The second kind of humor is the non sequitur. As the phrase implies, this is humor that violates our expectations simply because the punchline does not follow directly from the setup. All absurdist humor follows under this banner, as does a good bit of sketch comedy and improvisational comedy. Fish out of water humor is an interesting blend of non sequitur and societal norm humor as it revolves around people taking actions that make perfect sense to them but no sense to the audience (see Demolition Man’s three seashells gag), or taking actions that make sense to the audience but produce absurd results.

One of my favorite examples of a non sequitur gag is demonstrated in Dr. McNinja on this page and the next.

No explanation is ever given for what happened in that missing third of a page, if you’re wondering. Christopher Hastings is a master of non sequitur humor in addition to great plot based storytelling but cutting out a typical encounter in the middle of a typical adventure story and using that absence to remind us that the Doc is, in fact, a ninja is delightfully absurd. He violates both our expectation to see the Doc manage a cop quickly and easily and our expectation to learn something new about what’s going on at the same time and he does it so skillfully we don’t hold it against him. And we get to see Doc fight the NASAghasts that much faster.

Non sequiturs also have their weaknesses as humor devices. You have to present the audience with something surprising in order for it to really work and that gets harder to do every day. There’s a sequence in The Orville episode “About A Girl” where a Mexican standoff turns into a dance-off because one of the officers has been tinkering with the holodeck programs. It’s supposed to be funny but it flopped, first because Guardians of the Galaxy already attempted that gag and flubbed it but secondly, and more importantly, because going from Mexican standoff (an exotic and unusual situation) to dance off (not particularly exotic, and still less unusual than a Mexican standoff) is a poor non sequitur joke. The sequence of events started us someplace more in violation of our expectations than where we wound up, which is not funny.

Finally, there is the running gag.

It may seem strange to say that a thing that happens over and over again is a violation of our expectations. But the secret of a running gag is not that it is the same thing over and over again, but that we keep seeing the gag in places where it hasn’t shown up before and doesn’t make sense. The best examples tend to come from long running media or entertainment careers that have the time to really find the best use for these gags, things like the black cat in Trigun or the way Harpo Marx never speaks, in spite of take the roles of many people who would have to be excellent public speakers. Even Bugs Bunny’s “What’s up, Doc?” is a running gag of sorts. Star Trek: Deep Space Nine found nearly infinite uses for self-sealing stem bolts, and the accompanying reverse-ratcheting routers. And the Nostalgia Critic’s relationship with the Bat Credit Card is the stuff of legend. But one of the greatest running gags of my childhood has to be the Noodle Incident from Calvin and Hobbes. The less said about that the better.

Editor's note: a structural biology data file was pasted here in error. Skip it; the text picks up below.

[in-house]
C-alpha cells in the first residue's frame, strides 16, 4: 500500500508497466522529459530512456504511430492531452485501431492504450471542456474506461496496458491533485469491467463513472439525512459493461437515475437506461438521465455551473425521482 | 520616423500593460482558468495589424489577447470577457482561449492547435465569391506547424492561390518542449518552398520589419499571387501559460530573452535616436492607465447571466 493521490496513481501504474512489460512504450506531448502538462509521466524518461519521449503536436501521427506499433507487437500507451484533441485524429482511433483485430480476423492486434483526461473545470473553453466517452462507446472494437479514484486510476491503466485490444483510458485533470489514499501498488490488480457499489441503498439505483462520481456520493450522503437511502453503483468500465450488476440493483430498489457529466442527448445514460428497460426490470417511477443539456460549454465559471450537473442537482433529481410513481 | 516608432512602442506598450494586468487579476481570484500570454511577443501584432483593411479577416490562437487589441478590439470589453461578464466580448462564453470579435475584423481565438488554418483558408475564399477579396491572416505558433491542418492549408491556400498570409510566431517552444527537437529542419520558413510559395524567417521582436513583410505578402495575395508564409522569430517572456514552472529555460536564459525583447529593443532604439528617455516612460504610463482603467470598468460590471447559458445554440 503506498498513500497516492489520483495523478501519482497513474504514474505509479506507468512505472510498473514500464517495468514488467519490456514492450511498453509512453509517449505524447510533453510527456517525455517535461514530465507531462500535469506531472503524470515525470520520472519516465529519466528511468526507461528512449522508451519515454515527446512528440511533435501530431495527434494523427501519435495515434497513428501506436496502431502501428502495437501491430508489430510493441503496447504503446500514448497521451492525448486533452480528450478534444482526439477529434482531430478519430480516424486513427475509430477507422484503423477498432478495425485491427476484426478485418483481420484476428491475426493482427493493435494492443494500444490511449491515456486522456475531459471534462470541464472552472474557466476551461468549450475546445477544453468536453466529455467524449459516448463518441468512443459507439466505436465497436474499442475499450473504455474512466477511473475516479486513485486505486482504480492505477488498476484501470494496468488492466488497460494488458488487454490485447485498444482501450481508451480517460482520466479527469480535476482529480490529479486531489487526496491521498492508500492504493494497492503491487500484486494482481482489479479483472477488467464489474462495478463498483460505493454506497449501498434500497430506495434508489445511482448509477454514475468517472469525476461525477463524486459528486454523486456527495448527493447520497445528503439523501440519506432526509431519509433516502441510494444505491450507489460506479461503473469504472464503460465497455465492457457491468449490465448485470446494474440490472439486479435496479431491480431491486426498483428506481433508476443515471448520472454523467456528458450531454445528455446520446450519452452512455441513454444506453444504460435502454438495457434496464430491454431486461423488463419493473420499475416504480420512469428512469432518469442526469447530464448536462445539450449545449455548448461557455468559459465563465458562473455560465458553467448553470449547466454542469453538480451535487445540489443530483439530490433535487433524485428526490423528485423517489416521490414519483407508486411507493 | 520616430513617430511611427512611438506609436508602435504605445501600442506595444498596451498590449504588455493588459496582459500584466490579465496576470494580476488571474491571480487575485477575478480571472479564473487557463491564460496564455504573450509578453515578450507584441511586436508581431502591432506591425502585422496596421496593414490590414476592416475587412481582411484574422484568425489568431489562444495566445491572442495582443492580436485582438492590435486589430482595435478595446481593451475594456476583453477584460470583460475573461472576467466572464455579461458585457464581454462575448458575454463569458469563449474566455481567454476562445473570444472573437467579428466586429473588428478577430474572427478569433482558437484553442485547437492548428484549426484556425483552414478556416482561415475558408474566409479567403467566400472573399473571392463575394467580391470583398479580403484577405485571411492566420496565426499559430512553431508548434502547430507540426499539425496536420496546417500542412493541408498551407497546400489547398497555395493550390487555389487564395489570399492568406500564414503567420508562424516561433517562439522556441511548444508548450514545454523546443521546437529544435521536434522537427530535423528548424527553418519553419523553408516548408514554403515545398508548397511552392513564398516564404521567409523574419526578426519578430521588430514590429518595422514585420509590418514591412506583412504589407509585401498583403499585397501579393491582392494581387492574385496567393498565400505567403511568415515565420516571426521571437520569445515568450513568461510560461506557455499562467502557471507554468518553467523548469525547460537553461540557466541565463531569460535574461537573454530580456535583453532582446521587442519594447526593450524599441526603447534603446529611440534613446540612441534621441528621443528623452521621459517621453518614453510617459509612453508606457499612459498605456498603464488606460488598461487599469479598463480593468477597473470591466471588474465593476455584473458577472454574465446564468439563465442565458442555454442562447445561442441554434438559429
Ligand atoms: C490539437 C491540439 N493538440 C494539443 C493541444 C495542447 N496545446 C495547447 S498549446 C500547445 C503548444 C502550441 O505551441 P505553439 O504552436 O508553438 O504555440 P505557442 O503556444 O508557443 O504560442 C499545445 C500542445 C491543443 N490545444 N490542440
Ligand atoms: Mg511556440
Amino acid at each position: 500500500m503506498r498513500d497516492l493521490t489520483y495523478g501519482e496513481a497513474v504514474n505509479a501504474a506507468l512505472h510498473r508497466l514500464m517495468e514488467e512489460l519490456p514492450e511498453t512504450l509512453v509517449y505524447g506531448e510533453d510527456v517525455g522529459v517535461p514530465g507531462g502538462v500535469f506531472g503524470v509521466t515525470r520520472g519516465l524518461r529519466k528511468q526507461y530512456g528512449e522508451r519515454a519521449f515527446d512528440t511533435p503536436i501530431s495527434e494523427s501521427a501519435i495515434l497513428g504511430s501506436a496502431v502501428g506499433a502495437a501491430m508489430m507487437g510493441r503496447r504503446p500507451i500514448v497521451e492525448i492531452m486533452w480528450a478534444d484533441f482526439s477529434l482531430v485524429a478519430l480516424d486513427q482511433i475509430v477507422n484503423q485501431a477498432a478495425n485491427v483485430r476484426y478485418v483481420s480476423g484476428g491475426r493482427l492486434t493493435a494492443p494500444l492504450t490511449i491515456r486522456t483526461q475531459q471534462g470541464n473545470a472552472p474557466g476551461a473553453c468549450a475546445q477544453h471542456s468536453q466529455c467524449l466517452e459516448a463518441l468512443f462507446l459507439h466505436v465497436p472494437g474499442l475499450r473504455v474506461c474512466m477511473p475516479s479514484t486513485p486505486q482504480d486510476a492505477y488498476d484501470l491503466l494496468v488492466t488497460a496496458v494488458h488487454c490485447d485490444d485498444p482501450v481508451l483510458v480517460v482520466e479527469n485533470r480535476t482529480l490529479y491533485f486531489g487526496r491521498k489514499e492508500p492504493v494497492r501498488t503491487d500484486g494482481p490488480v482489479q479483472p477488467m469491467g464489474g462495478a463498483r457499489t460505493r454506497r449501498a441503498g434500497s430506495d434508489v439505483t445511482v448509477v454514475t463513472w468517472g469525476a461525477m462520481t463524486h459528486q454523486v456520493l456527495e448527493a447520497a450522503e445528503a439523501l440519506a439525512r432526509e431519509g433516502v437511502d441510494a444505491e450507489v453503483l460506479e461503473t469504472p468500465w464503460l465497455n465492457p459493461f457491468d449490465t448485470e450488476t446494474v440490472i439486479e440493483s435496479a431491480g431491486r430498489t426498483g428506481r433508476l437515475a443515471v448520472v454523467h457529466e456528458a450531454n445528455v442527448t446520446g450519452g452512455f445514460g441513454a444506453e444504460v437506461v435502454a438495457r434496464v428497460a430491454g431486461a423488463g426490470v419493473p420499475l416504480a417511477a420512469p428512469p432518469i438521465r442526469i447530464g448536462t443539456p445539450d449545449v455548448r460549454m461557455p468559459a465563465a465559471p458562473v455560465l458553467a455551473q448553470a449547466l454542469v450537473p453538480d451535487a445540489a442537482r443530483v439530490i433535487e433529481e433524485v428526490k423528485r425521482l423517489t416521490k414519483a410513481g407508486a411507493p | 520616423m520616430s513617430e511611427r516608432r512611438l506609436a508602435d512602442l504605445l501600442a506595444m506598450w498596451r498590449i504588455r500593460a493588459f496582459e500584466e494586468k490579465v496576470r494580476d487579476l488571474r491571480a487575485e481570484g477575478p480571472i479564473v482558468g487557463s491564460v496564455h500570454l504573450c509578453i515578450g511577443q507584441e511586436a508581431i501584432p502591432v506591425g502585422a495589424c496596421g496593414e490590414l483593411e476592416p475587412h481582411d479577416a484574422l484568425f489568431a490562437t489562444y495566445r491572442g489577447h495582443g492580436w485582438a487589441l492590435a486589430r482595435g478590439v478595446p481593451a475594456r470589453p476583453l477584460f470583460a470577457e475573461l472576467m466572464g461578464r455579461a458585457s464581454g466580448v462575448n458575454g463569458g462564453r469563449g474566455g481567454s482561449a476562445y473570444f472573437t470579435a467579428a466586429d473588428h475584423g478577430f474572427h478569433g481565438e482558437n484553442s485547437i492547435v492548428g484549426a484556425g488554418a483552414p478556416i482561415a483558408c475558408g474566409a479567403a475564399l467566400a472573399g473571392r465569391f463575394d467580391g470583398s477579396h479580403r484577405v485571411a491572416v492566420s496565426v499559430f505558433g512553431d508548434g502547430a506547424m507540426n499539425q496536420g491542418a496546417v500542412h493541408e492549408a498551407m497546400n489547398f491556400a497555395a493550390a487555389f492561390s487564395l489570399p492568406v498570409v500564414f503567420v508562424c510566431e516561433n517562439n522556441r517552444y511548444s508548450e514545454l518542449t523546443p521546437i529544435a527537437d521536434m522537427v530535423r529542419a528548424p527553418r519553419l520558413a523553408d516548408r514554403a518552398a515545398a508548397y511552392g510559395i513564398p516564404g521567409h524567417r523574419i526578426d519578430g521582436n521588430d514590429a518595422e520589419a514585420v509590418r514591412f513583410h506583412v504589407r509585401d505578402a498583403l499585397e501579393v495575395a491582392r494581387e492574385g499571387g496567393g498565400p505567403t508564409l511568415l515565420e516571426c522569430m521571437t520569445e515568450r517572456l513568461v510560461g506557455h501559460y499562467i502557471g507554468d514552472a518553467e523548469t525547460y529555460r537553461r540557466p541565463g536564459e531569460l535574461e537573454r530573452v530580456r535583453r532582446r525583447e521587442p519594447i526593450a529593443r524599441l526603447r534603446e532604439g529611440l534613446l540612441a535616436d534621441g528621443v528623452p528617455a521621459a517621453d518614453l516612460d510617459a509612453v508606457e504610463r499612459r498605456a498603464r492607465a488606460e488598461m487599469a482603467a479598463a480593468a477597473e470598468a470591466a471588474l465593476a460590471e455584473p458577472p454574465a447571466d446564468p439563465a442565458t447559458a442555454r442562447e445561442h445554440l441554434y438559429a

There tends to be a danger that running gags become overused. They can’t turn up constantly because then they stop being unexpected and funny. But if they’re forgotten completely or only mentioned once or twice then they can’t build up the force of a good running gag. Of course, repeating a gag that is naturally funny, as often happens on Who’s Line is it Anyway? helps make reusing it easier, but even these gags can wear out their welcome. The best part about running gags is that they’re easy to set up and bear little of the risk of other kinds of humor – basically, the only two risks are setting up a running gag that isn’t funny at all or running one to death so that your audience loses interest whenever it comes up instead of laughing. Of course, the opposite side of the less risky coin is that few running gags are exceptionally funny. Typically they just are. People like them but don’t love them.

Humor brings a lot to a work but it’s also important to know what kind of humor best suits what you’re writing. Running gags rarely fit commentaries, for example, while social humor is going to completely miss with younger audiences, who don’t get puns and don’t fully grasp the contexts that make other forms of social humor funny. Learning what humor goes best in what situation is just another part of sorting out how you’ll use it in your writing. Sorting it all out is half the fun – for you, if not your audience. But once it works the payoff will be more than worth it.